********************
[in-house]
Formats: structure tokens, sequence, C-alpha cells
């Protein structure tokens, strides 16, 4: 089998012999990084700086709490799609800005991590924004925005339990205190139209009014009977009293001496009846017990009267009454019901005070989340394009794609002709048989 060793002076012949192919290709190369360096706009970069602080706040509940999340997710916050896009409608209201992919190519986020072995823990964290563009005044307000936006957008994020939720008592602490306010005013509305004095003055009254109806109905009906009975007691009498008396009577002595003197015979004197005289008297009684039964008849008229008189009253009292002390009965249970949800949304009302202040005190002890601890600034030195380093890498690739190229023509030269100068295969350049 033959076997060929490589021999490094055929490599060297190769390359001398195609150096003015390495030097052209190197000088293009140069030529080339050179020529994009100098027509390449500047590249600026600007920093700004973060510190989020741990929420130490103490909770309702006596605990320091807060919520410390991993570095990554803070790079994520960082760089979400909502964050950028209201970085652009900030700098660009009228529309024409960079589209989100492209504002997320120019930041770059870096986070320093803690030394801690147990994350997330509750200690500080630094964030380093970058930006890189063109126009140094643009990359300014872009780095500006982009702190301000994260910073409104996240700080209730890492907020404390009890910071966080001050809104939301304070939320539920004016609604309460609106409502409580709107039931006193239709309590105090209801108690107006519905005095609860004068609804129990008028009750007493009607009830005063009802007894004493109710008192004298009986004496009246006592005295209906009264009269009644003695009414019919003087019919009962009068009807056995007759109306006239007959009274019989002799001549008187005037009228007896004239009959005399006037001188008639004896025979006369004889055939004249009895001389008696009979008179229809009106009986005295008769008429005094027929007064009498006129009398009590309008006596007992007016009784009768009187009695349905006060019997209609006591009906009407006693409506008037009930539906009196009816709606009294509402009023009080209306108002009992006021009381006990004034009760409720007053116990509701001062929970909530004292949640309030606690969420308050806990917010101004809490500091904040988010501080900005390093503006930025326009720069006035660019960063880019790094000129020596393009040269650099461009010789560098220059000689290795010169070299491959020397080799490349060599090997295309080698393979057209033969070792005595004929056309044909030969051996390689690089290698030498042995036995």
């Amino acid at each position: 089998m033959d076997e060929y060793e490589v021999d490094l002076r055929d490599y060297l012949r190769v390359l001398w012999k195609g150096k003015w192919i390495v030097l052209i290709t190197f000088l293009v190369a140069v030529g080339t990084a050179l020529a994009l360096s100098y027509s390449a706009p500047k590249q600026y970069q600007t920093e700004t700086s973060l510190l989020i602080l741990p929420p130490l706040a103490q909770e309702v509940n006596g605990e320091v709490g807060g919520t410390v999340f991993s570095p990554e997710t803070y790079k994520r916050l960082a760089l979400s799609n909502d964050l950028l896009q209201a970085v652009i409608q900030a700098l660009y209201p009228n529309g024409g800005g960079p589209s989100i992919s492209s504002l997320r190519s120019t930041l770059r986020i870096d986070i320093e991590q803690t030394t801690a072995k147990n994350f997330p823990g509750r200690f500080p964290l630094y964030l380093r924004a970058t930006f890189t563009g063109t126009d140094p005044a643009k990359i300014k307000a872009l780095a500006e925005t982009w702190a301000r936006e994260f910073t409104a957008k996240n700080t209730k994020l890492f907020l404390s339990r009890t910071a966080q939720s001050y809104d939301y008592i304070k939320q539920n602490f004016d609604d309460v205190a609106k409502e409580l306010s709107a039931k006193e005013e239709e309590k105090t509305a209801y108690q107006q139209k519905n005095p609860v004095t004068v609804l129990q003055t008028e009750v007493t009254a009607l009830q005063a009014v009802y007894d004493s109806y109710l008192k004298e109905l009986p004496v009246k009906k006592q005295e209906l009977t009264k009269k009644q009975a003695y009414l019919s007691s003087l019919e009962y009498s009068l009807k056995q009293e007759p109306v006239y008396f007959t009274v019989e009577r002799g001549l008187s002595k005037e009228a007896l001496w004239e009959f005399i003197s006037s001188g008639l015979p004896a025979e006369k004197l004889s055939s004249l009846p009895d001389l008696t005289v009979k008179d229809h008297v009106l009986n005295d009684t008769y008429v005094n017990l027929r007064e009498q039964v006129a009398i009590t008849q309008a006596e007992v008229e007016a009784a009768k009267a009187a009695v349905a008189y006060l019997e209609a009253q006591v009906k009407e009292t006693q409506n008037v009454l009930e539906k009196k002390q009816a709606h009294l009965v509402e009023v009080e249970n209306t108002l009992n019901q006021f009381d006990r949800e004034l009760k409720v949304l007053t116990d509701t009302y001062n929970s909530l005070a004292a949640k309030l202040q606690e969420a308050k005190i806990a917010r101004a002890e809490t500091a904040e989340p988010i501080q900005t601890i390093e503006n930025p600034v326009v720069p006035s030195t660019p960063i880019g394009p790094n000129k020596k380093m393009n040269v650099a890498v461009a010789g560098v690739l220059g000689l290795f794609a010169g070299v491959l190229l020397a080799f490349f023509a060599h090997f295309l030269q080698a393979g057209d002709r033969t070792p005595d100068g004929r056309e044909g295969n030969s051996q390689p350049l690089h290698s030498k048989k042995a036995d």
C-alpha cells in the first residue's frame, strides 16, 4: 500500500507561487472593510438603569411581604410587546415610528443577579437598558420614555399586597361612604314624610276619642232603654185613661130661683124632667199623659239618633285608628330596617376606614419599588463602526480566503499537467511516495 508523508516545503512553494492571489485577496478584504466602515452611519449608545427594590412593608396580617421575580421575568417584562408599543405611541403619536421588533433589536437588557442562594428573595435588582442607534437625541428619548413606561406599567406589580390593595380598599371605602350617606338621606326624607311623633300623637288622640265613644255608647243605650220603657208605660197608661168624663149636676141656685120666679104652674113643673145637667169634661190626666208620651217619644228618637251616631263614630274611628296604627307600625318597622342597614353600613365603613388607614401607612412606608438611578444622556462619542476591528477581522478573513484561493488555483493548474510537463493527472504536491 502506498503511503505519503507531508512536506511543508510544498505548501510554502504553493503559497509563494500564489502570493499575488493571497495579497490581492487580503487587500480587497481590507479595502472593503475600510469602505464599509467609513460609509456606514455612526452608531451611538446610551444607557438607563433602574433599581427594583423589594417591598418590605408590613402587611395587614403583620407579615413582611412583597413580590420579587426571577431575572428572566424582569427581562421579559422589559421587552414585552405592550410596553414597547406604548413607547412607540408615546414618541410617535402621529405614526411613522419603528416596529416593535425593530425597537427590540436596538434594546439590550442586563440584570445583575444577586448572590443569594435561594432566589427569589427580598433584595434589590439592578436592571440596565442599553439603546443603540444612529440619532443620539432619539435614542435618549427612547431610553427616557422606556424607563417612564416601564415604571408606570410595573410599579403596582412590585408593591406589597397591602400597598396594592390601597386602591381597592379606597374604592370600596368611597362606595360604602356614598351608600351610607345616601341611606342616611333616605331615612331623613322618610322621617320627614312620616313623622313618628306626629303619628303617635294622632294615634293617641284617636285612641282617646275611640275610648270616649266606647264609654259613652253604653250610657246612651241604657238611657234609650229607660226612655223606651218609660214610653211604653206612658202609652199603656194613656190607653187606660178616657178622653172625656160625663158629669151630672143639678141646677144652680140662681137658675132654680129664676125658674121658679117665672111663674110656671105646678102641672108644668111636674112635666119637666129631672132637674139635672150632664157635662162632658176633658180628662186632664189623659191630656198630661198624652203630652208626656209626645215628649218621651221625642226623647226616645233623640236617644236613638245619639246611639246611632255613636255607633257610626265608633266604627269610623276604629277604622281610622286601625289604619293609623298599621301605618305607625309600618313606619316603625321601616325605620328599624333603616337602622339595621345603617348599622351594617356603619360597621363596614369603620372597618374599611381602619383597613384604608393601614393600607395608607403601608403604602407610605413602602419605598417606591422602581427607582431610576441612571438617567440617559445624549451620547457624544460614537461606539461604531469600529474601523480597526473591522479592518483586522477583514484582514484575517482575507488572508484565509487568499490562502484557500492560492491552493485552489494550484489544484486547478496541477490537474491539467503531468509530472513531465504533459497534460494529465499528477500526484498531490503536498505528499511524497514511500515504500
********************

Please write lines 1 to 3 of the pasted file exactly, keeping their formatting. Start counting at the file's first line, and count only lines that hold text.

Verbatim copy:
[in-house]
Formats: structure tokens, sequence, C-alpha cells
């Protein structure tokens, strides 16, 4: 089998012999990084700086709490799609800005991590924004925005339990205190139209009014009977009293001496009846017990009267009454019901005070989340394009794609002709048989 060793002076012949192919290709190369360096706009970069602080706040509940999340997710916050896009409608209201992919190519986020072995823990964290563009005044307000936006957008994020939720008592602490306010005013509305004095003055009254109806109905009906009975007691009498008396009577002595003197015979004197005289008297009684039964008849008229008189009253009292002390009965249970949800949304009302202040005190002890601890600034030195380093890498690739190229023509030269100068295969350049 033959076997060929490589021999490094055929490599060297190769390359001398195609150096003015390495030097052209190197000088293009140069030529080339050179020529994009100098027509390449500047590249600026600007920093700004973060510190989020741990929420130490103490909770309702006596605990320091807060919520410390991993570095990554803070790079994520960082760089979400909502964050950028209201970085652009900030700098660009009228529309024409960079589209989100492209504002997320120019930041770059870096986070320093803690030394801690147990994350997330509750200690500080630094964030380093970058930006890189063109126009140094643009990359300014872009780095500006982009702190301000994260910073409104996240700080209730890492907020404390009890910071966080001050809104939301304070939320539920004016609604309460609106409502409580709107039931006193239709309590105090209801108690107006519905005095609860004068609804129990008028009750007493009607009830005063009802007894004493109710008192004298009986004496009246006592005295209906009264009269009644003695009414019919003087019919009962009068009807056995007759109306006239007959009274019989002799001549008187005037009228007896004239009959005399006037001188008639004896025979006369004889055939004249009895001389008696009979008179229809009106009986005295008769008429005094027929007064009498006129009398009590309008006596007992007016009784009768009187009695349905006060019997209609006591009906009407006693409506008037009930539906009196009816709606009294509402009023009080209306108002009992006021009381006990004034009760409720007053116990509701001062929970909530004292949640309030606690969420308050806990917010101004809490500091904040988010501080900005390093503006930025326009720069006035660019960063880019790094000129020596393009040269650099461009010789560098220059000689290795010169070299491959020397080799490349060599090997295309080698393979057209033969070792005595004929056309044909030969051996390689690089290698030498042995036995």